Unless there is some out-of-the-ordinary bad memory attached to it, I don’t know how an article on breakfast could be anything but a reverie on comfort food you love and the Proustian memory it conjures.
Herewith, Emily Elyse Miller’s breakfast book:
Around the World in 380 Breakfasts
A cookbook devoted to morning meals showcases chocolate-fish porridge, ice-cream brioche, and more.
“Breakfast doesn’t always lend itself to adventurousness—getting out the door in the morning can be hard enough. But Emily Elyse Miller’s recently published Breakfast: The Cookbook rejects that idea entirely. Miller, who runs glamorous breakfast events and, according to her website, is an “internationally renowned authority on breakfast,” sees the morning meal as more than just fuel. “Breakfast,” she writes in the book’s introduction, “is often hastily thrown together or eaten on the go, yet it is a meal steeped in tradition and rituals.””
I don’t know if I’m being needlessly dismissive, but I can’t feel anything but amusement at this next bit. The NULL dude was in the news so Wired took that and ran with it. Please to enjoy!
A Brief History of Vanity License Plates Gone Wrong
“This week, Wired looked into the plight of Joseph Tartaro, a security researcher whose NULL vanity license plate at one point had him on the hook for $12,049 in fines. The problem? Apparently every time a traffic cop wrote a ticket and left the license plate blank, those citations headed straight for Tartaro’s mailbox, regardless of the actual culprit.”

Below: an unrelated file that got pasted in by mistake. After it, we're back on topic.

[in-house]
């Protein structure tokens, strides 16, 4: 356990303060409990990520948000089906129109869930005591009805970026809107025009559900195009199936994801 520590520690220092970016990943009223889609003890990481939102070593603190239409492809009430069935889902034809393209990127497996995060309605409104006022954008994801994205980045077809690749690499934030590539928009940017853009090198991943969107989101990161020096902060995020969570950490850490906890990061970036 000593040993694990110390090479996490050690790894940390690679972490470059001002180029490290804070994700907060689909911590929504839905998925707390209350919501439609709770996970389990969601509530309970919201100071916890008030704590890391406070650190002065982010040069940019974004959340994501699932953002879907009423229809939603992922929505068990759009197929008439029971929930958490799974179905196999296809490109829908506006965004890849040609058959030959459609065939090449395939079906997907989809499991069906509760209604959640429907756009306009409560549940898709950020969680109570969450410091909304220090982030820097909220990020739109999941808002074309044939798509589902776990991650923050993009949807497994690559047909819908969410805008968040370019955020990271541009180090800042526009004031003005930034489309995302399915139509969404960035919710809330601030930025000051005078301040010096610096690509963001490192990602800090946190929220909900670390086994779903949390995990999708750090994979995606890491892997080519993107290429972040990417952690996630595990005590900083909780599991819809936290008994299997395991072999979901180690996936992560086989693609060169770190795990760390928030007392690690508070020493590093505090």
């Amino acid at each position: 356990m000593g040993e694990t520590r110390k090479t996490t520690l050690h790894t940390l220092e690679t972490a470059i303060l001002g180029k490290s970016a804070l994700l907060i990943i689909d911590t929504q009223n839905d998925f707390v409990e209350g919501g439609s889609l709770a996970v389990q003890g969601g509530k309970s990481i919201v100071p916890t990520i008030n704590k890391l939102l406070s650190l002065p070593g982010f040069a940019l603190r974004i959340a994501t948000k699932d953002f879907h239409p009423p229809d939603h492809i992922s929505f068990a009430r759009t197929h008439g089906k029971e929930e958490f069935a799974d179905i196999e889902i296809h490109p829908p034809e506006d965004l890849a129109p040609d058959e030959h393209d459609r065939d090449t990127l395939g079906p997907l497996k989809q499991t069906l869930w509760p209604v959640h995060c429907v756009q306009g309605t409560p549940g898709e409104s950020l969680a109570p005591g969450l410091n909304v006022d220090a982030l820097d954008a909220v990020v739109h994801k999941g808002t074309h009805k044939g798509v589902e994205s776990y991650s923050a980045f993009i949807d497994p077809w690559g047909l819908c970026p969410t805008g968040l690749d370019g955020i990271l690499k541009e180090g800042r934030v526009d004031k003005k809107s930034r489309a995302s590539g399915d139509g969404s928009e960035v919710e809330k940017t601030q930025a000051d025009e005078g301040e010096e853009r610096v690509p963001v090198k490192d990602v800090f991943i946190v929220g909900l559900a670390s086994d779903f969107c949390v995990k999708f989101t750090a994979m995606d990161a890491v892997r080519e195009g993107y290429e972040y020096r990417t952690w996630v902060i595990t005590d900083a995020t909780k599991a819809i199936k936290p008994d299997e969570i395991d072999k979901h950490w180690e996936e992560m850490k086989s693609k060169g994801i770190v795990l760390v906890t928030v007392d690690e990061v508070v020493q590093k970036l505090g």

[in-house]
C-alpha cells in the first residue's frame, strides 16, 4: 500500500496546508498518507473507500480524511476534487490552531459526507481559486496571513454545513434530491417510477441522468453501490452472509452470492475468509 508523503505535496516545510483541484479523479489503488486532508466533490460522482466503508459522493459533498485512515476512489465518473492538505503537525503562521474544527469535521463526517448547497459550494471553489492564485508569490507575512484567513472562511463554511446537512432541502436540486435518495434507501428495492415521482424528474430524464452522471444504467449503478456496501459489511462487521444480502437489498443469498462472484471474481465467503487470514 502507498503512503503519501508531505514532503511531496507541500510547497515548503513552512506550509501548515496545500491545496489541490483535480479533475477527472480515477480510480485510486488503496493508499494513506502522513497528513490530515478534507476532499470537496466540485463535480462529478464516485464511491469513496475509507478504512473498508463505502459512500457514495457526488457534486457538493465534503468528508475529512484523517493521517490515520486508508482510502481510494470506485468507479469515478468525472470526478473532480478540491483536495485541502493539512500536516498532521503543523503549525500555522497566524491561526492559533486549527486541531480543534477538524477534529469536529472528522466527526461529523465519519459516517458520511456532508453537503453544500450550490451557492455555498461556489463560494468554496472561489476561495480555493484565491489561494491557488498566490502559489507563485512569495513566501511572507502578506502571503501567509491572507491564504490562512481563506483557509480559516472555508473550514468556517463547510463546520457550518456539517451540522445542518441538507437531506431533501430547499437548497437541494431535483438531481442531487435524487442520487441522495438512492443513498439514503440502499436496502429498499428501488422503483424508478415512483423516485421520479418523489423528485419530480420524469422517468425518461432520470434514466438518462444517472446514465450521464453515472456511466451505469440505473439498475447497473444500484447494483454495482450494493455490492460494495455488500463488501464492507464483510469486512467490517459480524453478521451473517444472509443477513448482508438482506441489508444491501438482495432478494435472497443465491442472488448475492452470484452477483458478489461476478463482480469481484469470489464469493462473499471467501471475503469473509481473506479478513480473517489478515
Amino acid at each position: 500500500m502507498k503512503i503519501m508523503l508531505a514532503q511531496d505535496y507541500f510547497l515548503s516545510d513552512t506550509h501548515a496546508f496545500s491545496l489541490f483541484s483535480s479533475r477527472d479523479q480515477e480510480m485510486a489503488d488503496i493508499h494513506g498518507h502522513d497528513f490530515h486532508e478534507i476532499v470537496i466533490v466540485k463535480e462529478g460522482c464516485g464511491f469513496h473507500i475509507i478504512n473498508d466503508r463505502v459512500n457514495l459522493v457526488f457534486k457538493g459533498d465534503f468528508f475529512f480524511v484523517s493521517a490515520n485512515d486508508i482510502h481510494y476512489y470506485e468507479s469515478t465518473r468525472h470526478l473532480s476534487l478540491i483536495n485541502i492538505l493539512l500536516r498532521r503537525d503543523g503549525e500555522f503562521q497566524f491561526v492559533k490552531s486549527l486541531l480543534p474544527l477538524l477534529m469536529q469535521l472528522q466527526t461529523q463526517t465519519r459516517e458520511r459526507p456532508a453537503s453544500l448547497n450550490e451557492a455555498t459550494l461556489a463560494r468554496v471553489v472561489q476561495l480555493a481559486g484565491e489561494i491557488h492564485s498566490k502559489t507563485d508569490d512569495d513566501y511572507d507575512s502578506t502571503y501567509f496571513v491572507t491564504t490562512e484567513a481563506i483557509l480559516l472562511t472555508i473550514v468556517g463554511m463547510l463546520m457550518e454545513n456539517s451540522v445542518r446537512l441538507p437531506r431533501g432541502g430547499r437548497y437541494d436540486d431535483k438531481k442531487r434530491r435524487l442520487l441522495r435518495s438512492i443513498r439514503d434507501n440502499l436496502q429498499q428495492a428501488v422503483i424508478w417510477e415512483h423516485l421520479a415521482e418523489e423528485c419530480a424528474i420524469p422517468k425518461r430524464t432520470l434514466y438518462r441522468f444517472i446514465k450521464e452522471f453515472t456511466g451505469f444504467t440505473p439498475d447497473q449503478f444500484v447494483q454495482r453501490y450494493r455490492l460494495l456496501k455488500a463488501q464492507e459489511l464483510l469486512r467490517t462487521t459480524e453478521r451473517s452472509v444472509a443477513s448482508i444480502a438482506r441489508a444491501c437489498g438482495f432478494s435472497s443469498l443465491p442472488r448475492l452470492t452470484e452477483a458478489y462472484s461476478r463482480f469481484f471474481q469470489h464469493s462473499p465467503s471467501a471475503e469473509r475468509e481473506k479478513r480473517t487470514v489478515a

Here’s my nod to the intersection of science and art so I don’t get called to the principal’s office…
Just when you think there might not be any more Da Vinci surprises that can be wrung out of historical finds…
Da Vinci’s Secret Underdrawings In ‘Virgin Of The World’ Found After 500 Years
“500 years after the death of Leonardo da Vinci, art lovers are only beginning to scratch the surface of his creative process. A new discovery sees incredible underdrawings in the polymath’s The Virgin of the Rocks (about 1491/2-9 and 1506-8), allowing art lovers to view the piece with fresh eyes.”
Using new techniques like the use of macro X-ray fluorescence maps and hyperspectral imaging, the National Gallery of London is now able to visualize Da Vinci’s underdrawings more clearly. Through these methods, researchers were able to confirm that the artist sketched his drafts with a zinc-based pigment.”
If you can brave the annoying interstitials at Design Taxi, you’ll find this is an interesting article.
And lastly, here’s an 11-minute video that’s more meditative than anything. That is, if you can resist the urge to hold your breath sympathetically which is kind of counter-productive.
Freediver Guillaume Néry urges us to: “Turn out the light, put your headphones and freedive with me around the world.” This video is an extraordinary visual experience—lush and hypnotic and just what you might need exactly right now.
Read more about Guillaume Néry and his wife and film partner Julie Gautier.